Tester's Challenge: Dumb defaults update

FRAMINGHAM (12/15/2003) - Network World's inaugural Tester's Challenge, which aired on Nov. 17, called on vendors to address why their products support unsecure access and management protocols -- such as earlier versions of Secure Shell, SNMP and HTTP -- out of the box.

As we pointed out, with protocols such as SSH1 enabled by default, it is easy for an attacker to intercept a password and then change the device's configuration or even shut it down.

While the problem is widespread, we called on Cisco Systems Inc. as the 800-pound gorilla to set an example by changing this practice, and we offered the company this space to explain its position in its own words. Cisco declined.

In an interview, the company said it has shipped products with SSH2 since the summer. But SSH1 is still the default setting. (Since 2001, CERT has advised against using SSH1.)

Tom Russell, director of marketing for VPN and security services at Cisco, said shipping SSH2 as a default setting could disrupt some users who are not looking for that level of security. One example would be customers who use scripts to automate configuration and management on Cisco routers.

"Cisco usually does get it about security, but this SSH issue is a big exception," says David Newman, president of Network Test of Westlake Village, Calif., author of the Tester's Challenge and a member of the Network World Global Test Alliance.

A user participating in our online forum agrees. "I find it infuriating that I have to connect to my PIX firewall with an older version of SSH or telnet. For crying out loud this is my firewall you are talking about!" he says.

VanDyke Software Inc., which sells SSH commercial products, offers only SSH2 in its server products. "There are so many issues with SSH1," says VanDyke spokesman Marc Or-chant. It's easily hacked and has critical performance issues, he adds.

Phil Kwan, director of enterprise applications at Foundry Networks Inc., says upgrading to SSH2 is a major undertaking for a company with legacy gear. "You've got this big chunk of code that you're trying to jam on a router that is 6 to 7 years old. You're going to have serious memory constraints," Kwan says. He says it's understandable that an SSH2 upgrade might get put on the back burner.

Because Tester's Challenge is intended to push the industry to address pressing issues, we checked with some of Cisco's competitors -- Blue Coat Systems Inc., Check Point Software Technologies Ltd., Dell Inc., Extreme Networks Inc., Force10 Networks Inc., Foundry Networks, NetScreen Technologies Inc. and Nortel Networks Corp. -- to see how they treated this issue of unsecure default settings.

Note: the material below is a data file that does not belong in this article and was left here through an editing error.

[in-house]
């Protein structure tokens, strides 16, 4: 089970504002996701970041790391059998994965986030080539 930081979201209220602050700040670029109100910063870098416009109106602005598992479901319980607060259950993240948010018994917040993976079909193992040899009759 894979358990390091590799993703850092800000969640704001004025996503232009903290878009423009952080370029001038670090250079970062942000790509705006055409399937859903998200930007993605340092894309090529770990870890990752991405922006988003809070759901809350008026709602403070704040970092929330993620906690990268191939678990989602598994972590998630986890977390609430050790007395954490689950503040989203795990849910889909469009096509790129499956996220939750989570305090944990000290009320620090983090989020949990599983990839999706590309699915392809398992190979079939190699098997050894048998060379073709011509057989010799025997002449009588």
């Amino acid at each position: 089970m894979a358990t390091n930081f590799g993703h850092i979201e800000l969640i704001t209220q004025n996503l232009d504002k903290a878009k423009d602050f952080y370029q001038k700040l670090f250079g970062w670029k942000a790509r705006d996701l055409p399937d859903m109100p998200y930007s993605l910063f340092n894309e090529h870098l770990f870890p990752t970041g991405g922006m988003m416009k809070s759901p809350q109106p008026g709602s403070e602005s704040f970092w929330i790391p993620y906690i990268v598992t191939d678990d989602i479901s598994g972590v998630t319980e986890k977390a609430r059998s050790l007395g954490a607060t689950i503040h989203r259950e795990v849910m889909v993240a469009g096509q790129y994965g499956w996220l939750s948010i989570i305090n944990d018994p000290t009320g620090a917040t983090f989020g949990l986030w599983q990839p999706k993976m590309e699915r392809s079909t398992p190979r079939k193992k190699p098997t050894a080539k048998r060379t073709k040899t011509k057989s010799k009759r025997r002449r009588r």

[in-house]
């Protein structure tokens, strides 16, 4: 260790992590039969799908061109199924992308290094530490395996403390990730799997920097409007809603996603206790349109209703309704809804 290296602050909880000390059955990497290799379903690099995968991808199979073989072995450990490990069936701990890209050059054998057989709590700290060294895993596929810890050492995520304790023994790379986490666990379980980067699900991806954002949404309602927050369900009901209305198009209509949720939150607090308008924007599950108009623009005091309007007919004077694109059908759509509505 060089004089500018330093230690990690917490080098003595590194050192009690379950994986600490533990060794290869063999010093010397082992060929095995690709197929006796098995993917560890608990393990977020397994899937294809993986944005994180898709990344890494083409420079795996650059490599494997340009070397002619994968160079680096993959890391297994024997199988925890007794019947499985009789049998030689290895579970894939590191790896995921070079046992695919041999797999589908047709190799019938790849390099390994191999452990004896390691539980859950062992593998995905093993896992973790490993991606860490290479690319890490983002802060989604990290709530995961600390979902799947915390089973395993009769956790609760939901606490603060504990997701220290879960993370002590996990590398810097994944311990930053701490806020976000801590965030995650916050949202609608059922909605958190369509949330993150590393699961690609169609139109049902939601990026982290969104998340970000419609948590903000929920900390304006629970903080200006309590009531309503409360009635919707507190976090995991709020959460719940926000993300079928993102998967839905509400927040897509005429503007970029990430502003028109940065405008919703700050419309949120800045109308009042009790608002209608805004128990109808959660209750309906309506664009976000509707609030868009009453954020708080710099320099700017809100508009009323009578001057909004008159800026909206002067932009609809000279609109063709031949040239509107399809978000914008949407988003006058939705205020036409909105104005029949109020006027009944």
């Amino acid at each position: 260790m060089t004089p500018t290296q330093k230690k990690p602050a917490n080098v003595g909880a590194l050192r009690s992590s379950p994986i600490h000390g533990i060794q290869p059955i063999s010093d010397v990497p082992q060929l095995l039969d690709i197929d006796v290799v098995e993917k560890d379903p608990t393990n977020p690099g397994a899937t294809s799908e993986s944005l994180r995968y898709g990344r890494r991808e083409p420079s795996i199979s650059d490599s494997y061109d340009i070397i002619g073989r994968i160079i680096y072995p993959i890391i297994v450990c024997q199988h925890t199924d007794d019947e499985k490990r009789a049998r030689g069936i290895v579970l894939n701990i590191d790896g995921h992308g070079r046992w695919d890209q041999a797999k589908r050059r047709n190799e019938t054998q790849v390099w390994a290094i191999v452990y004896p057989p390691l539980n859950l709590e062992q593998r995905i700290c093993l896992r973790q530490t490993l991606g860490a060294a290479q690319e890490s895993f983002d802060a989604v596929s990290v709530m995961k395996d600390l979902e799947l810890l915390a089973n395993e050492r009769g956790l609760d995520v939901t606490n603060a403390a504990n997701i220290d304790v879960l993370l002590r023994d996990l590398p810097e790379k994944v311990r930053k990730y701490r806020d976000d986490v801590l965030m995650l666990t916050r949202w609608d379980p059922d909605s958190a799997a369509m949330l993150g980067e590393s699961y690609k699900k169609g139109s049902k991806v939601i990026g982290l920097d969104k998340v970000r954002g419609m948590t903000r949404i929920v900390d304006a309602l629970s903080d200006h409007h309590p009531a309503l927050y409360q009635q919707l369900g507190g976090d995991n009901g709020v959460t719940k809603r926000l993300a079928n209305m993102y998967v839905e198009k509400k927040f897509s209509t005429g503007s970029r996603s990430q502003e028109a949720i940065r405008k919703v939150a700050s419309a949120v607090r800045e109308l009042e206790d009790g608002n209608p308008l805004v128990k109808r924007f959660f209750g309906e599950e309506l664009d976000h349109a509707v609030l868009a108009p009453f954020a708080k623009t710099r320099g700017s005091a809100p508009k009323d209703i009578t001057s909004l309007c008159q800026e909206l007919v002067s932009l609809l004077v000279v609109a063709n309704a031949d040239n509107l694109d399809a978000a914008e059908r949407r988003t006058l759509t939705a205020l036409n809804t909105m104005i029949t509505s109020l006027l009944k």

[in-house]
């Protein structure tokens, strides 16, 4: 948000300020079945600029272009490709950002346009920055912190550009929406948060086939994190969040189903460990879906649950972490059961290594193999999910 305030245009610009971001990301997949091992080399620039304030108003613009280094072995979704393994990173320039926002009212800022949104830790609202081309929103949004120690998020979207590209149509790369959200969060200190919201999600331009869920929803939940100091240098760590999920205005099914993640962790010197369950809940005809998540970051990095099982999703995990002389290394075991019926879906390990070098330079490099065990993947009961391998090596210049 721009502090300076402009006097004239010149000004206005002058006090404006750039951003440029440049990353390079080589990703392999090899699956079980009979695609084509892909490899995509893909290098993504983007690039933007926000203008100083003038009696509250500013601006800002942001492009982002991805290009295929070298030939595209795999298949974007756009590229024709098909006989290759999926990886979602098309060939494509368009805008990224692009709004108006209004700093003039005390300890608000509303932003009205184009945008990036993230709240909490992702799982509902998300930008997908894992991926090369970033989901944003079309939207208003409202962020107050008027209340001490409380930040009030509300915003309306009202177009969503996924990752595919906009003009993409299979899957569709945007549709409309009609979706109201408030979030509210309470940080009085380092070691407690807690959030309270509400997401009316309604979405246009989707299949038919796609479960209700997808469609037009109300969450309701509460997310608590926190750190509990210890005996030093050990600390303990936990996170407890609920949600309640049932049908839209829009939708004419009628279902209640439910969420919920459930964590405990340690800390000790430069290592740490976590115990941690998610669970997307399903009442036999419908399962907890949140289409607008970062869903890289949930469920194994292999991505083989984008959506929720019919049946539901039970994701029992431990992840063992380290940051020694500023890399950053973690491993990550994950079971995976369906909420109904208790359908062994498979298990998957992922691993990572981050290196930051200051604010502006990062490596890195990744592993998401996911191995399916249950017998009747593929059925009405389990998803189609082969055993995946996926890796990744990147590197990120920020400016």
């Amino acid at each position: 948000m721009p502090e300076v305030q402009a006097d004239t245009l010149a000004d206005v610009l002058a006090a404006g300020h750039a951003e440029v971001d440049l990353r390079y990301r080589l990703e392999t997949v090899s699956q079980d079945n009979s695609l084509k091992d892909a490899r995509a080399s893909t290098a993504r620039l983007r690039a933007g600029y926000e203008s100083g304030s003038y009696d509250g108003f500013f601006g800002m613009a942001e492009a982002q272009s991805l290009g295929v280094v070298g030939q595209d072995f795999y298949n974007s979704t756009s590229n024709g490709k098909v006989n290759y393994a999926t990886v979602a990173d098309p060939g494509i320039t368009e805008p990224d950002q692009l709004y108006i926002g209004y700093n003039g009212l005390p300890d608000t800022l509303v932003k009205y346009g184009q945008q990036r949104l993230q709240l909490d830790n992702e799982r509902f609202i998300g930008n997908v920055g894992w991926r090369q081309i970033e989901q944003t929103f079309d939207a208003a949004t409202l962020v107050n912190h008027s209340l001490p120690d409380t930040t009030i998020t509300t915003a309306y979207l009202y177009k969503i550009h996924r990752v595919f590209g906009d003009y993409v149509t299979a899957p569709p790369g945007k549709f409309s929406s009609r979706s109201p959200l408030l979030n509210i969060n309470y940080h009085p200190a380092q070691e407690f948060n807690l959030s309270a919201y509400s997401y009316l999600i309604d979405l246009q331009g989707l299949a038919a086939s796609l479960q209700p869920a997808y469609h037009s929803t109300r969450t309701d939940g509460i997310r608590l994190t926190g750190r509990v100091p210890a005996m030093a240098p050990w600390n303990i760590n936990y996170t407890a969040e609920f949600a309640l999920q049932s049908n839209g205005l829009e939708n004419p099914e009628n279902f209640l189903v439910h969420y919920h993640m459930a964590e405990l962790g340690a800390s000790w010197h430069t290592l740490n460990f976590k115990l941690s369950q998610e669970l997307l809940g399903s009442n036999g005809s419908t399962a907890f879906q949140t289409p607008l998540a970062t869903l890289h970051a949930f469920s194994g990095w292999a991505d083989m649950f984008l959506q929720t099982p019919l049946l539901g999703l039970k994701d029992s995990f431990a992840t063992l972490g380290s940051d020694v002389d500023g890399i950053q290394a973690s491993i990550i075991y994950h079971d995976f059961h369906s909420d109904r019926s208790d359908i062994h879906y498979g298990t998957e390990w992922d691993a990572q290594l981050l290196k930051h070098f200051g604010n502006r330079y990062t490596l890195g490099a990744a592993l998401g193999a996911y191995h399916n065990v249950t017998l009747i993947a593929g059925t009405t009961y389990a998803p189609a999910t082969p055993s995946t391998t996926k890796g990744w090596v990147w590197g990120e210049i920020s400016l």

The good news is that the industry is generally moving toward strongly encrypted access to network devices. For example:

-- Foundry is upgrading to SSH2 across its product line and will ship that support sometime in the first quarter of next year.

-- When Blue Coat released its ProxySG 3.0 secure proxy appliance in August, it secured all administrative access to the box by turning on SSH2 and Secure Sockets Layer (SSL)/Transport Layer Security by default and by turning off HTTP, telnet and SNMP by default.

-- Dell ships all its PowerConnect 3300 series and Managed Switches with five in-band management capabilities: HTTP, Secure-HTTP, telnet, SSH2, SNMP versions 1 and 2. Dell will offer SNMP 3.0 support in a firmware upgrade scheduled for next summer. However, all in-band management options are disabled by default and need to be turned on by the network administrator.

-- By default, Check Point products exclusively use SSH2 for command-line management. Check Point Stateful Inspection can distinguish between SSH versions and allow access only for SSH2 traffic.

-- Extreme supports SSH2 on all its products. But Extreme officials say that because of federal export regulations, the company has to verify your identity before they'll let you download it. Extreme's EPICenter management tool can be configured to run batch commands on groups of switches using SSH2. Likewise, Extreme offers SNMP 3.0 across its products and limits browser-based access to its gear to limited jump-start capabilities.

-- NetScreen added SSH2 support to its underlying operating system with the release of ScreenOS last month.

Neither versions of SSH is enabled by default. When a user enables it on a new device, it defaults to SSH2. If upgrading an old device that previously ran SSH1, a user must manually choose to run SSH2.

-- Nortel has a mandate to provide SSH2, SNMP 3.0 and SSL encryption for Web access across its product lines. Nortel's products are in various stages of compliance with this policy.

-- Force10 says it provides a variety of security features out of the box in its switches and routers. For example, by default a limit is set on the amount of traffic that is sent to the CPUs, preventing a virus from flooding the switch /router. The company also has enabled a real-time editor as default to allow network operators to update access control lists on the fly.

In light of its competitors taking steps toward shipping products with secure default settings, we'd still like to hear from Cisco that it's planning to step up to the plate on this issue.

Network World Senior Editor Ellen Messmer and Senior Writer Phil Hochmuth contributed to this story.

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